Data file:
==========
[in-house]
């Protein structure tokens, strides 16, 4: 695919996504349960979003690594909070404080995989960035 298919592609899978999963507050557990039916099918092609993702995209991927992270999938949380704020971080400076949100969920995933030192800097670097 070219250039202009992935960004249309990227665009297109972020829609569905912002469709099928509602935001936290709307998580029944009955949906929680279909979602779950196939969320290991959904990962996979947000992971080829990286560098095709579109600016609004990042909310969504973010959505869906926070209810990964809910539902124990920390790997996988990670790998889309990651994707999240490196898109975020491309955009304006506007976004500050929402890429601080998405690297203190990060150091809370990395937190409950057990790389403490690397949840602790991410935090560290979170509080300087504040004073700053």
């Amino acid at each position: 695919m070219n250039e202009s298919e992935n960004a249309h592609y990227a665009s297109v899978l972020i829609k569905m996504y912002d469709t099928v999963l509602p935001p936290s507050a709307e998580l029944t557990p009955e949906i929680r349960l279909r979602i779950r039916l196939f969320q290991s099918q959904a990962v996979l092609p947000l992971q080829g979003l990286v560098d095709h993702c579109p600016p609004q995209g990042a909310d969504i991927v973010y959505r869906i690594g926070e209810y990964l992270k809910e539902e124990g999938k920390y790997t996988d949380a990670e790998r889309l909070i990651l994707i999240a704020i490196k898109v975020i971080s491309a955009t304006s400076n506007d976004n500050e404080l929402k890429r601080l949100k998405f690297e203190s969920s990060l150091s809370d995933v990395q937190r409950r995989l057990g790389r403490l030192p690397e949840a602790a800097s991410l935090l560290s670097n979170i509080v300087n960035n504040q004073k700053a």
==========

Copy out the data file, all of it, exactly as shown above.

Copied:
[in-house]
């Protein structure tokens, strides 16, 4: 695919996504349960979003690594909070404080995989960035 298919592609899978999963507050557990039916099918092609993702995209991927992270999938949380704020971080400076949100969920995933030192800097670097 070219250039202009992935960004249309990227665009297109972020829609569905912002469709099928509602935001936290709307998580029944009955949906929680279909979602779950196939969320290991959904990962996979947000992971080829990286560098095709579109600016609004990042909310969504973010959505869906926070209810990964809910539902124990920390790997996988990670790998889309990651994707999240490196898109975020491309955009304006506007976004500050929402890429601080998405690297203190990060150091809370990395937190409950057990790389403490690397949840602790991410935090560290979170509080300087504040004073700053």
């Amino acid at each position: 695919m070219n250039e202009s298919e992935n960004a249309h592609y990227a665009s297109v899978l972020i829609k569905m996504y912002d469709t099928v999963l509602p935001p936290s507050a709307e998580l029944t557990p009955e949906i929680r349960l279909r979602i779950r039916l196939f969320q290991s099918q959904a990962v996979l092609p947000l992971q080829g979003l990286v560098d095709h993702c579109p600016p609004q995209g990042a909310d969504i991927v973010y959505r869906i690594g926070e209810y990964l992270k809910e539902e124990g999938k920390y790997t996988d949380a990670e790998r889309l909070i990651l994707i999240a704020i490196k898109v975020i971080s491309a955009t304006s400076n506007d976004n500050e404080l929402k890429r601080l949100k998405f690297e203190s969920s990060l150091s809370d995933v990395q937190r409950r995989l057990g790389r403490l030192p690397e949840a602790a800097s991410l935090l560290s670097n979170i509080v300087n960035n504040q004073k700053a």